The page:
Many women develop stress urinary incontinence at some point in their life. This condition, in which urine leaks from the bladder during physical stress, has historically been associated with age. In truth, there are a handful of factors that contribute to this unwanted change in bladder control. When women come to our Palm Desert urology practice in search of answers for stress urinary incontinence, we often propose non-surgical modalities before suggesting surgery.
Our experienced urologists are well-trained to perform sling and bladder neck suspension procedures using the safest, most effective protocols. Though newer surgical techniques are less invasive, we recognize the value in avoiding the risks of bladder surgery whenever possible. Here, we discuss a few of the options women have for improving bladder control without surgery.
Managing Stress Urinary Incontinence with Lifestyle
Especially when SUI has just begun and is not significant, lifestyle choices may prevent worsening and even improve the current situation. Suggestions include:
- Drink water throughout the day. Small “doses” of water rather than a full glass all at once allows the body to process fluids more slowly.
- Schedule bathroom breaks. Urinating on a schedule can train the body to hold urine more efficiently, and also minimize bladder over-filling.
- Notice foods and beverages that stimulate the bladder and avoid them. For example, spicy foods and caffeinated beverages are known to cause bladder irritation. Alcohol can also be a bladder stimulant.
- If necessary, lose weight to reach healthy body mass index (the ratio of fat to muscle to skeletal structure).
- Tailor physical activity to meet needs, such as taking a bike ride rather than a jog.
Addressing the Underlying Cause of Stress Urinary Incontinence
Many women have heard that they need to maintain the strength of their pelvic floor. Our mothers and grandmothers may have praised the efficacy of Kegel exercises. What is this really all about, and does it matter?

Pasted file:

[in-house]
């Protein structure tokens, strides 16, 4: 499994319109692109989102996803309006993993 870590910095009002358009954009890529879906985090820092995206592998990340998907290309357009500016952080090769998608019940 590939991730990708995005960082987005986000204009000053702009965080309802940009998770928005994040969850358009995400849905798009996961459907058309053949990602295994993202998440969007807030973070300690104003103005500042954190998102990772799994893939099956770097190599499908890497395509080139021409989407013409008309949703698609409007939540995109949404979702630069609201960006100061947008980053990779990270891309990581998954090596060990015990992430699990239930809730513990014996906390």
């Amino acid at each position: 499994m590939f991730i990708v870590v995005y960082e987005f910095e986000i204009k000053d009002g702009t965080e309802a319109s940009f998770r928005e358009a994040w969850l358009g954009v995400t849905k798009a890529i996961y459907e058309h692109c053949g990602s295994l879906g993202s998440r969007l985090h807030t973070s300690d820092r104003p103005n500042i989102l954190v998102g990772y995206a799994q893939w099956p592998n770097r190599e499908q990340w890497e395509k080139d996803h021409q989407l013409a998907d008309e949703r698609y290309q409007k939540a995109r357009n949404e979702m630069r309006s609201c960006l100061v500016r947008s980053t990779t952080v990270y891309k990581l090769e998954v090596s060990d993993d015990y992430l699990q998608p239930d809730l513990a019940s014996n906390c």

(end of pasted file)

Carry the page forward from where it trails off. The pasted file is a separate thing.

A strong pelvic floor matters. The pelvic floor is made up of muscles that support not only the bladder but the bowels and pelvic organs in general. These muscles are naturally weakened by pregnancy and childbirth, weight, and age. Heavy lifting, high-impact exercise, and straining to use the bathroom are also habits that can weaken the pelvic floor muscles. Stress urinary incontinence occurs when the urethra is no longer supported and it shifts out of place.
Pelvic floor strengthening may be achieved with Kegels or the use of vaginal weights such as Ben Wa balls or Kegel balls, or a small egg-shaped weight called a “yoni egg.” Another option that has recently become available is nonsurgical vaginal rejuvenation. These treatments take only a few minutes and work by heating the wall of the vaginal canal with radiofrequency energy. This stimulation increases collagen production that thickens the mucosa and improves muscle tone.
If nonsurgical therapies and lifestyle changes do not improve stress urinary incontinence and a woman does not intend to become pregnant in the future, a bladder sling or suspension procedure may be the next logical step in improving quality of life.